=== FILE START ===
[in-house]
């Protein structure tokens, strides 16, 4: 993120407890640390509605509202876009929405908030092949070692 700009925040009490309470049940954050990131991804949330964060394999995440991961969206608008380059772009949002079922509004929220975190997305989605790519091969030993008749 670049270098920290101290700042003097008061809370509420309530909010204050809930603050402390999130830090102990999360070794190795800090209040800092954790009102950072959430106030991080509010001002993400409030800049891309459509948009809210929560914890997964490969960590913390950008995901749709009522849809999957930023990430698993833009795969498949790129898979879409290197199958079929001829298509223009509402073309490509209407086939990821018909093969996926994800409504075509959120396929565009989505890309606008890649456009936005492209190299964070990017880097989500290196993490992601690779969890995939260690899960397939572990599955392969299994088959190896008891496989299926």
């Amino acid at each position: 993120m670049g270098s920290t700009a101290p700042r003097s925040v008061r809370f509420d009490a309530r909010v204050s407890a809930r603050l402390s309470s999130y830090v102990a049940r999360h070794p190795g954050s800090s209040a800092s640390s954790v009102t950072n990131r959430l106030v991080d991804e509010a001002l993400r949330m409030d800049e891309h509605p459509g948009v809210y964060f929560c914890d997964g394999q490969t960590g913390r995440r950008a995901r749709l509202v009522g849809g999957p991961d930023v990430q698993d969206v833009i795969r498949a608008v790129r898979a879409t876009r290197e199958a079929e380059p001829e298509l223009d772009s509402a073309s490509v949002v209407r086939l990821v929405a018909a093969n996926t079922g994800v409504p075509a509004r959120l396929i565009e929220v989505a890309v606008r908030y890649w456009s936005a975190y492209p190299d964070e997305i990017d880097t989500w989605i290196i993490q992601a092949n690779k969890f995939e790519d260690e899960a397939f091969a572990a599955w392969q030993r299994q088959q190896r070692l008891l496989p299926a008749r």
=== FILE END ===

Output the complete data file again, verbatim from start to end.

[in-house]
């Protein structure tokens, strides 16, 4: 993120407890640390509605509202876009929405908030092949070692 700009925040009490309470049940954050990131991804949330964060394999995440991961969206608008380059772009949002079922509004929220975190997305989605790519091969030993008749 670049270098920290101290700042003097008061809370509420309530909010204050809930603050402390999130830090102990999360070794190795800090209040800092954790009102950072959430106030991080509010001002993400409030800049891309459509948009809210929560914890997964490969960590913390950008995901749709009522849809999957930023990430698993833009795969498949790129898979879409290197199958079929001829298509223009509402073309490509209407086939990821018909093969996926994800409504075509959120396929565009989505890309606008890649456009936005492209190299964070990017880097989500290196993490992601690779969890995939260690899960397939572990599955392969299994088959190896008891496989299926």
């Amino acid at each position: 993120m670049g270098s920290t700009a101290p700042r003097s925040v008061r809370f509420d009490a309530r909010v204050s407890a809930r603050l402390s309470s999130y830090v102990a049940r999360h070794p190795g954050s800090s209040a800092s640390s954790v009102t950072n990131r959430l106030v991080d991804e509010a001002l993400r949330m409030d800049e891309h509605p459509g948009v809210y964060f929560c914890d997964g394999q490969t960590g913390r995440r950008a995901r749709l509202v009522g849809g999957p991961d930023v990430q698993d969206v833009i795969r498949a608008v790129r898979a879409t876009r290197e199958a079929e380059p001829e298509l223009d772009s509402a073309s490509v949002v209407r086939l990821v929405a018909a093969n996926t079922g994800v409504p075509a509004r959120l396929i565009e929220v989505a890309v606008r908030y890649w456009s936005a975190y492209p190299d964070e997305i990017d880097t989500w989605i290196i993490q992601a092949n690779k969890f995939e790519d260690e899960a397939f091969a572990a599955w392969q030993r299994q088959q190896r070692l008891l496989p299926a008749r």